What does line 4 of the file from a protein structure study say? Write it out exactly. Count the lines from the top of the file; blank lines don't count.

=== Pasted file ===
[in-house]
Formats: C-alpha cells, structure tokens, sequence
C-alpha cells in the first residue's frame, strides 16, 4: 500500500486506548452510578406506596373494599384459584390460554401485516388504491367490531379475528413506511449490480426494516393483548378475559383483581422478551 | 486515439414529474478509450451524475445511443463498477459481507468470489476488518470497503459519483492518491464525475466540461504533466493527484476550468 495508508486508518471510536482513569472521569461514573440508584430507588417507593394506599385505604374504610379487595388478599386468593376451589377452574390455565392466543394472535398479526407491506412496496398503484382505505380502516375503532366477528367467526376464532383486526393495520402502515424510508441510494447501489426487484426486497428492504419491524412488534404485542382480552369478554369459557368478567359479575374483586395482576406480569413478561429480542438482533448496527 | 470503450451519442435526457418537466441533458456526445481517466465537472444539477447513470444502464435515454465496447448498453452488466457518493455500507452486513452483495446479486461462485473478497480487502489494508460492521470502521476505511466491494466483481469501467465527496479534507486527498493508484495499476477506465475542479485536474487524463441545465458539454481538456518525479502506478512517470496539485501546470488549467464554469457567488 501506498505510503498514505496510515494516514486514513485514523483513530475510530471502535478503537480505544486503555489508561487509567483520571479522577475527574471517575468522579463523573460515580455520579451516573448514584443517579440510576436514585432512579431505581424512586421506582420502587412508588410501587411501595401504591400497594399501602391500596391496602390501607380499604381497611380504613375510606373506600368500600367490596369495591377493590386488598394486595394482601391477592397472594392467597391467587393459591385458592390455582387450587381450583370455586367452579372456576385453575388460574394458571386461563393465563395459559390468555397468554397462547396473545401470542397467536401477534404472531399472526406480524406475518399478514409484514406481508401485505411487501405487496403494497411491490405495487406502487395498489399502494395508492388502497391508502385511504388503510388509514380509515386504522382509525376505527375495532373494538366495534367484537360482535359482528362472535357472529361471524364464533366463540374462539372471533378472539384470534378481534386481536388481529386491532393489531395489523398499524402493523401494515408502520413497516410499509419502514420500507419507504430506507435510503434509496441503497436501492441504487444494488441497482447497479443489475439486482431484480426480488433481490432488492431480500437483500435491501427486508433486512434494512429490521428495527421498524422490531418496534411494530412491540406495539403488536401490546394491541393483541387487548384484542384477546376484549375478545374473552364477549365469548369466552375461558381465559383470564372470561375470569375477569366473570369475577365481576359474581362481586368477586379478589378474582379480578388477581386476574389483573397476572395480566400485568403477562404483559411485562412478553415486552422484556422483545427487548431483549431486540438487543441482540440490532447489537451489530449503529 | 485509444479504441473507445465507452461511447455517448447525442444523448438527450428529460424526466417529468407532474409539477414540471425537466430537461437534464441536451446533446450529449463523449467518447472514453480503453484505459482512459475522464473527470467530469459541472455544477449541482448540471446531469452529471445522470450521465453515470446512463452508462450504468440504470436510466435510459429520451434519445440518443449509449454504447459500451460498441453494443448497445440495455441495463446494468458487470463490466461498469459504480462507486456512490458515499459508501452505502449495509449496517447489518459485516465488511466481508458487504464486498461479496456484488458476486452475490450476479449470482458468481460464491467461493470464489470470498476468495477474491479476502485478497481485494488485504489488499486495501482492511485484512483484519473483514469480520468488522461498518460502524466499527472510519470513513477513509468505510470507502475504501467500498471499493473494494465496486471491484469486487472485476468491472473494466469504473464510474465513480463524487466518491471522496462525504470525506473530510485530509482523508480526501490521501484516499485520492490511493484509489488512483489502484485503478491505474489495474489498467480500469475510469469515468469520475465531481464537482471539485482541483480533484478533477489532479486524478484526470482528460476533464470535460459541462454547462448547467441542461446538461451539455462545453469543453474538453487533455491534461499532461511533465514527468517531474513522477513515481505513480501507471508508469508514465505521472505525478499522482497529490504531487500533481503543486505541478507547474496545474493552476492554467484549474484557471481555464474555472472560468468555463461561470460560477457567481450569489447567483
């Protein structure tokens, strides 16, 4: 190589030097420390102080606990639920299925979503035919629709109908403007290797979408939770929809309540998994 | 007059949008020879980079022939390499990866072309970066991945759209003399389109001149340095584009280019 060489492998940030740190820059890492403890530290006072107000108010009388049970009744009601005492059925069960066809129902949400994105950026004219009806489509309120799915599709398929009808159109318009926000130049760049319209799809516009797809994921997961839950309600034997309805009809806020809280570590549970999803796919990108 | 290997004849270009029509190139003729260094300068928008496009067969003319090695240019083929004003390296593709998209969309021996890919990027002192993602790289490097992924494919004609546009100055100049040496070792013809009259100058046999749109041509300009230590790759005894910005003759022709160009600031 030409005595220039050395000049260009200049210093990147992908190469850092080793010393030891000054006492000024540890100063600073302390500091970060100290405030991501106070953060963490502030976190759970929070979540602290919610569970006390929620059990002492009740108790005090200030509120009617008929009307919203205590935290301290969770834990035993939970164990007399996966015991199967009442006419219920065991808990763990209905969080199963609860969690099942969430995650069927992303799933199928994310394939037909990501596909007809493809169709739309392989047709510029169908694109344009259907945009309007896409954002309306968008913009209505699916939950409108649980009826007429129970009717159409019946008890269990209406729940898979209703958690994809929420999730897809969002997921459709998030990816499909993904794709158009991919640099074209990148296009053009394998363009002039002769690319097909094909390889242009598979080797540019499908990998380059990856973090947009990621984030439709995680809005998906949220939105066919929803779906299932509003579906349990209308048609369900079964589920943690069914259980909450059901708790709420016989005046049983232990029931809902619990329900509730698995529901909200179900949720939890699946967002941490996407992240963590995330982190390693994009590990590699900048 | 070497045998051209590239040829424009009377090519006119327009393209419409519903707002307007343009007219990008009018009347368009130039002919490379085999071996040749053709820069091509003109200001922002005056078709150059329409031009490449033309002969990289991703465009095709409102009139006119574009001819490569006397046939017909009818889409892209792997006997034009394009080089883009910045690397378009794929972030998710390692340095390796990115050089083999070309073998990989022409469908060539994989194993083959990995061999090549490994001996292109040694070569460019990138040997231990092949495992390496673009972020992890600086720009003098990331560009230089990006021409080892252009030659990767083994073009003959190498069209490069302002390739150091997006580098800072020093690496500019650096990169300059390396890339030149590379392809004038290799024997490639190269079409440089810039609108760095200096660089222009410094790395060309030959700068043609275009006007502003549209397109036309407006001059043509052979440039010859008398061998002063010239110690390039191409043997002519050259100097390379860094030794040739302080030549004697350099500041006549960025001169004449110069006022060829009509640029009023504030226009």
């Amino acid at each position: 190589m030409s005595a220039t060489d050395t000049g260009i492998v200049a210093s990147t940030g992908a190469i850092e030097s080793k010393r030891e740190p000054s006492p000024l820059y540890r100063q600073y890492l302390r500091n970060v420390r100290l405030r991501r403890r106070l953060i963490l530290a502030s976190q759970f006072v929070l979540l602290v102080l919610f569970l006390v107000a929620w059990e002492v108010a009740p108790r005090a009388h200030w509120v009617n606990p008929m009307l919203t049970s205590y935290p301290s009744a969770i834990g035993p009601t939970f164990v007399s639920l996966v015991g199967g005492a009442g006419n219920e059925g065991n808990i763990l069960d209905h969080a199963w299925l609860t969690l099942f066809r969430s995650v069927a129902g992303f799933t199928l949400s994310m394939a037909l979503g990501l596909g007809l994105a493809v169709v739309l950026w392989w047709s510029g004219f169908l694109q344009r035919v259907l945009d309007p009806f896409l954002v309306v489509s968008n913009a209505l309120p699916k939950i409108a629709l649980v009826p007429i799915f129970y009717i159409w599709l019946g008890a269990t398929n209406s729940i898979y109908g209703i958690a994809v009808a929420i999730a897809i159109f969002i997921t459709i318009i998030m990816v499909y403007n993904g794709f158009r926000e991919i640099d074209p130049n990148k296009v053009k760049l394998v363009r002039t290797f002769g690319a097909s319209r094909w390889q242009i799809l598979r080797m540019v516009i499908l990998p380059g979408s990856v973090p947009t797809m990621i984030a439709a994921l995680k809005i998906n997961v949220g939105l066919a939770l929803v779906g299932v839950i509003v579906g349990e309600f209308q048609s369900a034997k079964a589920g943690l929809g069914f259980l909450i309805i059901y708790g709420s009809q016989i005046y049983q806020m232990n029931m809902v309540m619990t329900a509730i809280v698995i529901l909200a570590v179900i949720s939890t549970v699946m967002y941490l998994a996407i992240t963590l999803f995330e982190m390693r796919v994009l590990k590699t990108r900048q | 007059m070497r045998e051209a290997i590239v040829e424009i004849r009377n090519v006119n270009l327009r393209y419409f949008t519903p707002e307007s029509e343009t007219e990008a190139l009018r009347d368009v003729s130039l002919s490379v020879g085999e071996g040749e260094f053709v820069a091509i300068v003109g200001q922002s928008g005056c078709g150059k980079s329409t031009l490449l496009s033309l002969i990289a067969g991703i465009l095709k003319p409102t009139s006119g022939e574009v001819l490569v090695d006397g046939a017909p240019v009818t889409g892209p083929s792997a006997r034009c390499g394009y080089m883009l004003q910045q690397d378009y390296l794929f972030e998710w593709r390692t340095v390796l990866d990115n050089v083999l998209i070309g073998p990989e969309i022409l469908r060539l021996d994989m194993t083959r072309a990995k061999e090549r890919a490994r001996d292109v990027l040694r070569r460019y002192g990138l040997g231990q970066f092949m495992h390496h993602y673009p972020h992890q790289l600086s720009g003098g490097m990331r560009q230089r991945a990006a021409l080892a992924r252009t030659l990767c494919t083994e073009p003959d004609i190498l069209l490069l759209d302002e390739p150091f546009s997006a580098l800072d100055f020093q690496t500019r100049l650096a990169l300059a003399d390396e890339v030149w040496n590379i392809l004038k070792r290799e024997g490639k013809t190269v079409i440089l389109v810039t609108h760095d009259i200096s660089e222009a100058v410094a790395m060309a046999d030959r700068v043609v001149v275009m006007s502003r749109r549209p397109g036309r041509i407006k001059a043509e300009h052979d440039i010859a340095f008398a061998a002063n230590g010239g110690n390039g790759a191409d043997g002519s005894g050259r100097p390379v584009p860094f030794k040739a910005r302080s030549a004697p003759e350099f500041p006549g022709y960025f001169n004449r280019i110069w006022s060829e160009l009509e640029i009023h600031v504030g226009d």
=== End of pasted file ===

């Protein structure tokens, strides 16, 4: 190589030097420390102080606990639920299925979503035919629709109908403007290797979408939770929809309540998994 | 007059949008020879980079022939390499990866072309970066991945759209003399389109001149340095584009280019 060489492998940030740190820059890492403890530290006072107000108010009388049970009744009601005492059925069960066809129902949400994105950026004219009806489509309120799915599709398929009808159109318009926000130049760049319209799809516009797809994921997961839950309600034997309805009809806020809280570590549970999803796919990108 | 290997004849270009029509190139003729260094300068928008496009067969003319090695240019083929004003390296593709998209969309021996890919990027002192993602790289490097992924494919004609546009100055100049040496070792013809009259100058046999749109041509300009230590790759005894910005003759022709160009600031 030409005595220039050395000049260009200049210093990147992908190469850092080793010393030891000054006492000024540890100063600073302390500091970060100290405030991501106070953060963490502030976190759970929070979540602290919610569970006390929620059990002492009740108790005090200030509120009617008929009307919203205590935290301290969770834990035993939970164990007399996966015991199967009442006419219920065991808990763990209905969080199963609860969690099942969430995650069927992303799933199928994310394939037909990501596909007809493809169709739309392989047709510029169908694109344009259907945009309007896409954002309306968008913009209505699916939950409108649980009826007429129970009717159409019946008890269990209406729940898979209703958690994809929420999730897809969002997921459709998030990816499909993904794709158009991919640099074209990148296009053009394998363009002039002769690319097909094909390889242009598979080797540019499908990998380059990856973090947009990621984030439709995680809005998906949220939105066919929803779906299932509003579906349990209308048609369900079964589920943690069914259980909450059901708790709420016989005046049983232990029931809902619990329900509730698995529901909200179900949720939890699946967002941490996407992240963590995330982190390693994009590990590699900048 | 070497045998051209590239040829424009009377090519006119327009393209419409519903707002307007343009007219990008009018009347368009130039002919490379085999071996040749053709820069091509003109200001922002005056078709150059329409031009490449033309002969990289991703465009095709409102009139006119574009001819490569006397046939017909009818889409892209792997006997034009394009080089883009910045690397378009794929972030998710390692340095390796990115050089083999070309073998990989022409469908060539994989194993083959990995061999090549490994001996292109040694070569460019990138040997231990092949495992390496673009972020992890600086720009003098990331560009230089990006021409080892252009030659990767083994073009003959190498069209490069302002390739150091997006580098800072020093690496500019650096990169300059390396890339030149590379392809004038290799024997490639190269079409440089810039609108760095200096660089222009410094790395060309030959700068043609275009006007502003549209397109036309407006001059043509052979440039010859008398061998002063010239110690390039191409043997002519050259100097390379860094030794040739302080030549004697350099500041006549960025001169004449110069006022060829009509640029009023504030226009």